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Biochemistry. 2009 Apr 7;48(13):2878-90. doi: 10.1021/bi802093g.

Investigating the ADP-ribosyltransferase activity of sirtuins with NAD analogues and 32P-NAD.

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  • 1Department of Chemistry and Chemical Biology, Cornell University, Ithaca, New York 14853, USA.

Abstract

Protein ADP-ribosyltransferases catalyze the transfer of adenosine diphosphate ribose (ADP-ribose) from nicotinamide adenine dinucleotide (NAD) onto specific target proteins. Sirtuins, a class of enzymes with NAD-dependent deacetylase activity, have been reported to possess ADP-ribosyltransferase activity, too. Here we used NAD analogues and 32P-NAD to study the ADP-ribosyltransferase activity of several different sirtuins, including yeast Sir2, human SirT1, mouse SirT4, and mouse SirT6. The results showed that an alkyne-tagged NAD is the substrate for deacetylation reactions but cannot detect the ADP-ribosylation activity. Furthermore, comparing with a bacterial ADP-ribosyltransferase diphtheria toxin, the observed rate constant of sirtuin-dependent ADP-ribosylation is >5000-fold lower. Compared with the kcat/Km values of the deacetylation activity of sirtuins, the observed rate constant of sirtuin-dependent ADP-ribosyltion is 500 times weaker. The weak ADP-ribosylation events can be explained by both enzymatic and nonenzymatic reaction mechanisms. Combined with recent reports on several other sirtuins, we propose that the reported ADP-ribosyltransferase activity of sirtuins is likely some inefficient side reactions of the deacetylase activity and may not be physiologically relevant.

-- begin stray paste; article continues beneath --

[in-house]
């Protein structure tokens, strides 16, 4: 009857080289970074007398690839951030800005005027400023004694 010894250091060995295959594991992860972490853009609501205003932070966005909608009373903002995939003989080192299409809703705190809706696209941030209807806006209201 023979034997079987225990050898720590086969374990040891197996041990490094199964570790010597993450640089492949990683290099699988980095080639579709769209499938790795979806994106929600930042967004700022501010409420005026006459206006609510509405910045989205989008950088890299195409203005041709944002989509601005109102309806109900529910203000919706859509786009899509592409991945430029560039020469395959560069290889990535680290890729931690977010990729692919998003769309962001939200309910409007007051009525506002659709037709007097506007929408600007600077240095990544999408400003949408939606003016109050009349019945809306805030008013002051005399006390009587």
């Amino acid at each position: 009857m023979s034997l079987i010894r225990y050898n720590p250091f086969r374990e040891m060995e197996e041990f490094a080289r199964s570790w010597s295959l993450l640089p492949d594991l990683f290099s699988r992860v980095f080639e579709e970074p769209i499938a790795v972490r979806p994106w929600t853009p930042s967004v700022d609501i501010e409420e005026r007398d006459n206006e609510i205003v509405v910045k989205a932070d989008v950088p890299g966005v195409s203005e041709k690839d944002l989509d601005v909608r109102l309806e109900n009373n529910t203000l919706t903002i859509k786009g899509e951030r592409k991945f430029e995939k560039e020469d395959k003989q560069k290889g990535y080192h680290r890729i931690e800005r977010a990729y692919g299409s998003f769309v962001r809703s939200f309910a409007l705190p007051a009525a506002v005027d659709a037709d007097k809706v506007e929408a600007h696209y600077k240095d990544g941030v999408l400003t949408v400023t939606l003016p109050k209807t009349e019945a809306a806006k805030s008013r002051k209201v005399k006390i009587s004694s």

PMID:
19220062
[PubMed - indexed for MEDLINE]
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